Picture by Monceau

Advertisements

Written by Ann Morgan

October 22, 2011 at 4:57 pm

Jilly Cooper: Prudence

with 4 comments

Yeah, yeah. I know what you’re thinking. I was thinking much the same when a friend thrust a copy of Prudence into my hands with instructions to read it for my blog.  Her attempt to reassure me that this was one of the early novels ‘before she got into threesomes’ and that anyway sex was only ever a tiny part of the Cooper experience only made things worse.

Who was she trying to kid? I’d seen the book jackets with the horse whips and basques and suspenders: Jump and Buck and whatever else they were called. Clearly — clearly — Jilly Cooper was all about sex. You didn’t have to have read her to know that. And if this was Jilly Cooper without the sex, it was definitely going to be very weak and very dull.  Like green tea without the… green.

Not a bit of it. From the gutsy opening scene at a raffish London party — complete with a guest who mistakes it for a fancy dress party and arrives togged up as a goat only to have his udders hurled out of the window — you know you are in for a witty, irreverent ride. As Prudence follows the mysterious Pendle to the Mulholland’s Bohemian family seat and tries to unpick the emotional knots that bind the family and herself, it’s impossible not to be drawn in. Forget the tea, this is gin and ginger wine with a whisky chaser to boot.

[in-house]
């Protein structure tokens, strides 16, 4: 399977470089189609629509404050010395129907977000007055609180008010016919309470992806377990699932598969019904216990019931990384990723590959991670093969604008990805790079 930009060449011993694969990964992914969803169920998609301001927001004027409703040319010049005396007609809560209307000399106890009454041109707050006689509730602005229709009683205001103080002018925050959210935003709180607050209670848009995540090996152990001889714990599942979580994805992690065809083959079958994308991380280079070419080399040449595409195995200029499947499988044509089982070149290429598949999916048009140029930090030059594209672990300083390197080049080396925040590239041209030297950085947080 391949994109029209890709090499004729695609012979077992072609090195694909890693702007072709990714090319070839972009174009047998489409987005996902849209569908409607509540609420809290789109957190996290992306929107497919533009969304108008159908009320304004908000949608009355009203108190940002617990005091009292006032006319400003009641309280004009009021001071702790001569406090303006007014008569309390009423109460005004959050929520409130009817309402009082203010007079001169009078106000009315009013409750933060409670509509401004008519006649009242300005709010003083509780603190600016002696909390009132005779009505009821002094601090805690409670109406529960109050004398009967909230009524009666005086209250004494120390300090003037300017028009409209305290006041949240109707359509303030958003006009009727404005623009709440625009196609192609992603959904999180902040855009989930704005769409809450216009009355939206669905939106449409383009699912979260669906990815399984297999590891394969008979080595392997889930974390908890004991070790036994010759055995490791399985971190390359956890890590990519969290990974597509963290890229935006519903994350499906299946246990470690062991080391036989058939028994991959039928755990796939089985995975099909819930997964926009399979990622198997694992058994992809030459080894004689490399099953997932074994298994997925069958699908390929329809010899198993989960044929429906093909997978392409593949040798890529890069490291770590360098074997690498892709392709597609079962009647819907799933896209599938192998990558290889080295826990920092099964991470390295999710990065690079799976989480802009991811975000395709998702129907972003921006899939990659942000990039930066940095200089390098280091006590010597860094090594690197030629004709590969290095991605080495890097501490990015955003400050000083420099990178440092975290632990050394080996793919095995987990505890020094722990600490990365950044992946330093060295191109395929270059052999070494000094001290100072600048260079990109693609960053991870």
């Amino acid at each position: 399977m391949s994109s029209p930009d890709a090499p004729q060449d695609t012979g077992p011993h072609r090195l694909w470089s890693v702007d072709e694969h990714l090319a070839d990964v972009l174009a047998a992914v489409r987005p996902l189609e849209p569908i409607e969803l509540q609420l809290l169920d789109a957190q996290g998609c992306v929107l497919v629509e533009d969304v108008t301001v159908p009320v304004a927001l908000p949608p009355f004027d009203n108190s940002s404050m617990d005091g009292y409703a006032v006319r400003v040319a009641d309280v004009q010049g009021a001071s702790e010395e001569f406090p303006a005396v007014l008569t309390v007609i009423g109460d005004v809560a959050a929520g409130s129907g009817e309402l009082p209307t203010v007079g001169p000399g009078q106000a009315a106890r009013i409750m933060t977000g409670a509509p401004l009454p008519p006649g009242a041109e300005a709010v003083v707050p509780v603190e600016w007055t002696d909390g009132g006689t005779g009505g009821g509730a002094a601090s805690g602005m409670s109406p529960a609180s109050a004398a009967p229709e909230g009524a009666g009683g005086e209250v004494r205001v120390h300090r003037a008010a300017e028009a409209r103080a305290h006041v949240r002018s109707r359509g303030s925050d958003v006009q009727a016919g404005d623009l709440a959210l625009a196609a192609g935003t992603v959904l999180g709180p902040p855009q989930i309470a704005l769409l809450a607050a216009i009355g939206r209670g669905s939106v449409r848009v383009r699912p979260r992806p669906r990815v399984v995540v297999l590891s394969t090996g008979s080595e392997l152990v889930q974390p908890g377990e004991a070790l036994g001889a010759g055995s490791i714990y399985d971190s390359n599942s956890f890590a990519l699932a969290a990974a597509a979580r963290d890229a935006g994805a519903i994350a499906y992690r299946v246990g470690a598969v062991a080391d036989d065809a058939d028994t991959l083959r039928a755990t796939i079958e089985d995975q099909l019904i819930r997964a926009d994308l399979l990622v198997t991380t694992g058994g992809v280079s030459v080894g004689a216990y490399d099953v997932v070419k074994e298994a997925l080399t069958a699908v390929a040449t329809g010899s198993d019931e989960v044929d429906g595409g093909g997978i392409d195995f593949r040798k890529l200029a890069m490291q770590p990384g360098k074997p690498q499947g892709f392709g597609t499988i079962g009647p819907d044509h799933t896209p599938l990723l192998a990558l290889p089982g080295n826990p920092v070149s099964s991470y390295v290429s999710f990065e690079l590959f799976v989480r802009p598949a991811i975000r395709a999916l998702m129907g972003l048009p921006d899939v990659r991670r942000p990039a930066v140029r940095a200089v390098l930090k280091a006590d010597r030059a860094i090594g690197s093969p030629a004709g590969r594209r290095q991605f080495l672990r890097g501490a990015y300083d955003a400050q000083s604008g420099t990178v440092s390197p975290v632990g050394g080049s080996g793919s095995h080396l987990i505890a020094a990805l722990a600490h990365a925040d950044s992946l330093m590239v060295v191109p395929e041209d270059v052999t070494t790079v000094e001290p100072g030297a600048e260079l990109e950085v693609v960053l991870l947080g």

One of the best things about it is the humour, which comes not only from a number of neatly contrived calamities, but also from Cooper’s sparky prose. There are some excellent gags and oneliners (‘He’s been away all week shooting.’ ‘Grouse?’ ‘No. Butter commercials in Devon’) and some killer descriptions (the mother who’d ‘set like a pink blancmange on the sofa’, the dashingly serious journalist: ‘Each time he opened his mouth, I expected the Panorama signature tune to strike up’), some of which are every bit as good as Gibbons, Coward or Stoppard.

That said, it’s important to take the book on its own terms. High literature, this ain’t — no matter what the Harpers & Queen reviewer quoted as branding Cooper ‘the Jane Austen of our time’ on the jacket may think. Nor does it pretend to be. The plot is unapologetically predictable and the characterisation veers to fit it, much as the characters themselves must when they get behind the wheels of their expensive motors in a gin-sozzled haze.

The comfortable, upper-upper-middle-class horsiness will be too much for some readers to take. But those that can are in for a whole scullery-load of fun. This is a romp; a jolly; a lark. It is the definition of all those feel-good adjectives that have been worn thin on the jackets of a billion airport novels up and down the land. It is exactly the book to curl up with on a winter evening, to take to the beach or to stretch out with on the croquet lawn (whether you have one or not).

Thanks Anna — doubtless I’ll be back for more.

Picture by Walt Stoneburner

Written by Ann Morgan

October 17, 2011 at 4:53 pm